Traralgon VIC 3844, Australia, 3 November 2014 | David Packman

Americans Jarmere Jenkins and Bradley Klahn will meet in the final of the 2014 Latrobe Valley Traralgon ATP Challenger after each were victorious in rain-affected semifinals on Sunday.

With the matches already moved from Saturday after the day’s play was cancelled due to poor weather, sporadic showers continued to fall in Traralgon throughout the morning and into the early afternoon.

As such, it was a stop-start affair in the first match between local hope John-Patrick Smith and second seed, Klahn. Smith jumped out to an early lead before play was halted, but on resumption was able to close out the first set.

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From that point on though, Klahn wrested back control and despite numerous stoppages and a match that took over four hours to complete, he was able to see the Australian off in a tightly fought contest 2-6 6-4 7-5.

Klahn now has the opportunity to go one better than his runner-up performance in Traralgon last year.

The second match pitted the in-form yet unseeded Jenkins against the third seed from Japan, Hiroki Moriya, who defeated the American in their only ever meeting earlier this year.

However, Jenkins was able to exact his revenge on Sunday and was never troubled, rushing to book his place in the final alongside his countryman 6-2 6-1.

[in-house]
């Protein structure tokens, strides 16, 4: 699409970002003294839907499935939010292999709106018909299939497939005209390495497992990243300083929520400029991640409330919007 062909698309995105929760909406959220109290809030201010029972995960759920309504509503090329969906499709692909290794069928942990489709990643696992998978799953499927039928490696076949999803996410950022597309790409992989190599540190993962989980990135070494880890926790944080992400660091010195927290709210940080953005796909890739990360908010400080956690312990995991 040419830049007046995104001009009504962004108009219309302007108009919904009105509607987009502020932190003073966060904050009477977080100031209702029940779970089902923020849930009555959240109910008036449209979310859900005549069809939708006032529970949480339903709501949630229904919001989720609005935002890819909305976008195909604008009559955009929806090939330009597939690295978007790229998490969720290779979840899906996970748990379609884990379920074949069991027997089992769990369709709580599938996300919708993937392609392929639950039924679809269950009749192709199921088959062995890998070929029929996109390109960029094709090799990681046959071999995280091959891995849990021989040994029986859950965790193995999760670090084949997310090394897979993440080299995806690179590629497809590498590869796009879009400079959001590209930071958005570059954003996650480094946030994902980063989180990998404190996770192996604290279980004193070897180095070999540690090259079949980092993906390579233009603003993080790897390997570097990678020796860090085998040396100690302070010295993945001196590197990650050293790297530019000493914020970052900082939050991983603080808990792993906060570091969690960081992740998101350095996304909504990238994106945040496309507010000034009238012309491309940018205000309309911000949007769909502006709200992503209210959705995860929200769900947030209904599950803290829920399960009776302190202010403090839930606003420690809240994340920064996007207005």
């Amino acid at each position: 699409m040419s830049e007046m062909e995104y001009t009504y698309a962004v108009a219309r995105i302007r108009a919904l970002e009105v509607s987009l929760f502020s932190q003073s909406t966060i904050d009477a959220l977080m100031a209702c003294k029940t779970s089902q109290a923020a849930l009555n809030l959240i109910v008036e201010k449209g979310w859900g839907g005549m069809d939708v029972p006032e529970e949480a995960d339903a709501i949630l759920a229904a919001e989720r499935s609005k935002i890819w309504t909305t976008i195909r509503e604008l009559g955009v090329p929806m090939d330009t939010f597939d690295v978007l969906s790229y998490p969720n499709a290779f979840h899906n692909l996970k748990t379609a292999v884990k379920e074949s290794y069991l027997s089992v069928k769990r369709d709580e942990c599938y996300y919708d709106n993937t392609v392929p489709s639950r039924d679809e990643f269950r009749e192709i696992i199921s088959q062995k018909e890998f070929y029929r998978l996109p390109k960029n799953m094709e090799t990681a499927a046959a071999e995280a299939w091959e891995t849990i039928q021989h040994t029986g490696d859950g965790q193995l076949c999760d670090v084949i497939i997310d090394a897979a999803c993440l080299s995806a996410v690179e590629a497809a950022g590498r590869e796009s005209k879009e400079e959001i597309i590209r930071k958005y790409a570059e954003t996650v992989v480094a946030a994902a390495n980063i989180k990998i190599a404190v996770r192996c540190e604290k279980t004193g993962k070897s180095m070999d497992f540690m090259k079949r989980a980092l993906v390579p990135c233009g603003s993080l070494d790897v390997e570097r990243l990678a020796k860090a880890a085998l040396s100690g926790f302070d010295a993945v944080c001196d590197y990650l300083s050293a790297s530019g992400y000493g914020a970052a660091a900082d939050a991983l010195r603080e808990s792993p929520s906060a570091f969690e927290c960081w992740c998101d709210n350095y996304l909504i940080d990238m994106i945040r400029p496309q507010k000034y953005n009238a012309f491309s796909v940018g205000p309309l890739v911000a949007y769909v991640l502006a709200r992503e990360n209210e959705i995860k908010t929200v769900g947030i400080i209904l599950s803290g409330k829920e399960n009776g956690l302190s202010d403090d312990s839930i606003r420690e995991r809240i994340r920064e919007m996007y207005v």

“It was pretty good tennis from me,” Jenkins said afterwards.

“I figured out the wind pretty early and things just worked out from there.”

Things have been “working out” for Jenkins since his arrival in Australia, taking out the Cairns and Toowoomba titles last month and sending the top seed Go Soeda packing in the opening round this week.

Crediting his success in Australia to “putting in the hard work, and just being patient until it pays off”, Jenkins said his time here “is an opportunity to get away from the US and experience new players and a new environment”.

He also overcame an eventful quarterfinal against South Australian fifth seed Thanasi Kokkinakis.

Serving for the match, the American let a number of consecutive match points slip away. After hitting his chair, he double faulted before realising he was bleeding quite profusely from a cut on his wrist. With the third set now level at 5-5, Jenkins received a medical timeout. Upon return, he quickly closed out the final two games and the match.

“It was one of those freak accidents,” Jenkins said.

“But it was unfortunate for [Kokkinakis] because it really slowed his momentum down.”

Jenkins said the injury gave him no hindrance in his semifinal match on Sunday.

Turning to Monday’s final, Jenkins and Klahn, both born in 1990, have known each other since they were 11 years old as a result of playing junior tennis side-by-side in the USTA system.

“We grew up together,” Jenkins said. “So we’re pretty familiar with how each other play.”

While the ATP rankings suggest Klahn is the clear favourite – he is well over 100 places higher than his opponent at World No.124 – the two haven’t met on the professional tour since 2010 and are locked at two wins apiece.

“Yeah, we haven’t played in a while,” said Jenkins. “It should be fun.”